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Alignment of Wembley bridge arches is probed

Surveyors have been called in to check the alignment of arches on one of the main entry points to Wembley Stadium, it was revealed this week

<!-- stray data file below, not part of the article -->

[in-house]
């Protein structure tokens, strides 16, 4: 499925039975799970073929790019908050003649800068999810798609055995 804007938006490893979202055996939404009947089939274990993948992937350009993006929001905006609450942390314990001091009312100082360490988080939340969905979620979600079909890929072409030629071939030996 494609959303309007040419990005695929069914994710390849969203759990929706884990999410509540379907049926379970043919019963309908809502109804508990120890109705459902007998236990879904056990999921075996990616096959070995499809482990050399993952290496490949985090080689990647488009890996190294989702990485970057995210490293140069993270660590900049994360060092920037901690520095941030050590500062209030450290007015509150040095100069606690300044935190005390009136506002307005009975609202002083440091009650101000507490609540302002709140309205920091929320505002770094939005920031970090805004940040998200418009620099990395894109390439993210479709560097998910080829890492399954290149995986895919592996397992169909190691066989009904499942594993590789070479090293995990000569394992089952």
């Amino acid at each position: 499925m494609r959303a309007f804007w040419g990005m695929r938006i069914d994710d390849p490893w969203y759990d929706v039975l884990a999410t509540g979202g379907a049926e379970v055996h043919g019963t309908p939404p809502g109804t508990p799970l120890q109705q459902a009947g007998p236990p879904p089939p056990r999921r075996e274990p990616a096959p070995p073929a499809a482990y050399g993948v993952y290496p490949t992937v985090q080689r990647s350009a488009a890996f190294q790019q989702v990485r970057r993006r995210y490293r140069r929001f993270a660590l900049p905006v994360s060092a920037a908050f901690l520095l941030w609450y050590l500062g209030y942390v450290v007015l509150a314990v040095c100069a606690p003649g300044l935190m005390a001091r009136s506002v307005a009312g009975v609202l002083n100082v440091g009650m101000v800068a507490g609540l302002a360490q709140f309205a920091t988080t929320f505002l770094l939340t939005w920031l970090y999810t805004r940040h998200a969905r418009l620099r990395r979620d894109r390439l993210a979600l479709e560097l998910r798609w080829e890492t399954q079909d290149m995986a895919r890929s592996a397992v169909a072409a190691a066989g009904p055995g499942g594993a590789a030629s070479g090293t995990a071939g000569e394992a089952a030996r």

The steel arches hang over two walkways of the White Horse Bridge, which carries spectators over rail lines running past the stadium. The 50m long and 25m wide bridge was designed by architect Marks Barfield with consultant Halcrow and comprises four bow string steel arches. Main contractor was Nuttall with steelwork fabricated by Cleveland Bridge.It is understood that architect Marks Barfield has commissioned a 3-D survey of the bridge following completion last summer. It is understood that the firm was unhappy that the arches were not installed along the precise alignment it had originally designed. It is also understood the architect felt this left the arches looking 'messy' and out-of kilter.Marks Barfield refused to comment on whether it had commissioned a survey. When asked whether the survey was the basis for litigation, a spokesman for the architect said: 'Marks Barfield is happy to announce that we are not engaged in legal action on any of our projects.'The problem one of a number of items on a large snagging list for the bridge. Cosmetic work was still under way this week, with subcontractors repainting it and fixing handrail wires. Metal grids to stop objects being thrown from the bridge on to the railway line had to be re-manufactured as original designs failed to fit flush between the walkway arches.A Nuttall spokesman said: 'There are ongoing cosmetic issues that were raised a couple of months ago. These are minor cosmetic changes that the client is paying for and we have not been asked to carry out any structural work on the bridge.'Client for the bridge is the London Development Agency. A spokesman said: 'It is fair to say that the geometry of the design made it difficult to achieve a perfect finish, but Marks Barfield and Halcrow have worked together to find a solution. Both Marks Barfield and Halcrow have endorsed the finished design.'

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